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To evaluate the impact of a vancomycin-resistant Enterococcus (VRE) screening policy change on the incidence of healthcare-associated (HA)-VRE bacteremia in an endemic hospital setting.
A quasi-experimental before-and-after study.
A 1,989-bed tertiary-care referral center in Seoul, Republic of Korea.
Since May 2010, our hospital has diminished VRE screening for admitted patients transferred from other healthcare facilities. We assessed the impact of this policy change on the incidence of HA-VRE bacteremia using segmented autoregression analysis of interrupted time series from January 2006 to December 2014 at the hospital and unit levels. In addition, we compared the molecular characteristics of VRE blood isolates collected before and after the screening policy change using multilocus sequence typing and pulsed-field gel electrophoresis.
After the VRE screening policy change, the incidence of hospital-wide HA-VRE bacteremia increased, although no significant changes of level or slope were observed. In addition, a significant slope change in the incidence of HA-VRE bacteremia (change in slope, 0.007; 95% CI, 0.001–0.013; P = .02) was observed in the hemato-oncology department. Molecular analysis revealed that various VRE sequence types appeared after the policy change and that clonally related strains became more predominant (increasing from 26.1% to 59.3%).
The incidence of HA-VRE bacteremia increased significantly after VRE screening policy change, and this increase was mainly driven by high-risk patient populations. When planning VRE control programs in hospitals, different approaches that consider risk for severe VRE infection in patients may be required.
During the past decade, carbapenemase-producing Enterobacteriaceae (CPE) has emerged and spread across the world.1 The major carbapenemase enzymes currently being reported are KPC, NDM-1, VIM, IMP, and OXA.2 Because carbapenemase can be effectively transmitted via mobile genetic elements, and current therapeutic options for CPE infections are extremely limited, CPE may be one of the most serious contemporary threats to public health. However, very little is known about the characteristics of CPE carriage during hospitalization. The aims of this study were to investigate the clearance rate of CPE carriage and determine the number of consecutive negative cultures required to confirm CPE clearance. We also examined CPE transmission among hospitalized patients.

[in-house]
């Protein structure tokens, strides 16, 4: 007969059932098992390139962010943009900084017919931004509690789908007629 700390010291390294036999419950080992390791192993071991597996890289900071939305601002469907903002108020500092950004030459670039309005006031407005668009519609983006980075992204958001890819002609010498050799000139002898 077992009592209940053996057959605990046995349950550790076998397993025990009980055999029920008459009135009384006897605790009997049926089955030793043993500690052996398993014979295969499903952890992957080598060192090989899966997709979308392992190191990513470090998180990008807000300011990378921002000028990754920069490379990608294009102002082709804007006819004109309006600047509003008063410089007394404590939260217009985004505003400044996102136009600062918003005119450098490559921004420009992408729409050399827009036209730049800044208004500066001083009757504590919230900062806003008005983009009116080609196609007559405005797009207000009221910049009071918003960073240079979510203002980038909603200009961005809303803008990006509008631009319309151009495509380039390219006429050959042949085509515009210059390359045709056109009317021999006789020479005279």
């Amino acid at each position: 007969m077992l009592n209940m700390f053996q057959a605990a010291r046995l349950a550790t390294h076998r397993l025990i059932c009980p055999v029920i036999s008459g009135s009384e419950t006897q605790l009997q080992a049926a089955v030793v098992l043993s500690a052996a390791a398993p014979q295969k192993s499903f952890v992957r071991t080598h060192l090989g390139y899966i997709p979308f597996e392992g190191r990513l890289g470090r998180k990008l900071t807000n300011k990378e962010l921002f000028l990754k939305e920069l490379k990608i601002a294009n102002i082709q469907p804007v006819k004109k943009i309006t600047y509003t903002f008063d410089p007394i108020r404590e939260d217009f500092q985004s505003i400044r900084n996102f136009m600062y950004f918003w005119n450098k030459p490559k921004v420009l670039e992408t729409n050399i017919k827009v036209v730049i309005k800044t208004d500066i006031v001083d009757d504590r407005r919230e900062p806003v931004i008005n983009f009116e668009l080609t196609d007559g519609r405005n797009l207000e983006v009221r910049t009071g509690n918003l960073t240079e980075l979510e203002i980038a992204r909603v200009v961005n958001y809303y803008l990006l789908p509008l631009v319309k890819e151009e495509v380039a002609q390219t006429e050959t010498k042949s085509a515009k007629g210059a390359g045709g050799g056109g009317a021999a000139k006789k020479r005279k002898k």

Infect. Control Hosp. Epidemiol. 2015;36(11):1361–1362
To investigate the annual rate of tuberculosis (TB) infection among newly employed nurses using both tuberculin skin test (TST) and QuantiFERON-TB Gold (QFT-G; Cellestis Limited) assay.
A prospective cohort study involving newly employed nurses.
A tertiary care university hospital in South Korea.
All participants (n = 196) were tested with the TST and QFT-G assay at baseline. After 1 year, the TST and QFT-G assay were reperformed for subjects who had negative TST results at baseline and for all subjects, respectively.
The baseline TST and QFT-G assays were positive for 101 subjects (51.5%) and 28 subjects (14.3%), respectively; 22 subjects (11.2%) had positive results of both tests. Although the overall between-test agreement was 54.9% (κ = 0.151 [95% confidence interval, 0.047–0.245]), agreement improved to 78.5% (κ = 0.462 [95% confidence interval, 0.007–0.917]) for subjects who had not received bacille Calmette-Guérin vaccination. After 1 year, the TST yielded positive results for 16 (21.3%) of 75 nurses with negative baseline results, and the QFT-G assay yielded positive results for 21 (14.4%) of 146 subjects with negative baseline Results. Collectively, 5 subjects (3.0%) experienced conversion to positive results with both tests, and 32 subjects (18.9%) experienced conversion to positive results with one of the tests. Neither the employing hospital department nor exposure to patients with TB affected test conversion status.
The poor overall agreement between TST and QFT-G results may have been caused by the confounding effect of bacille Calmette-Guérin vaccination. The annual risk of TB infection among newly employed nurses was at least 3% on the basis of results of both the TST and QFT-G test. Stricter preventive strategies against TB spread should be implemented in our hospital.
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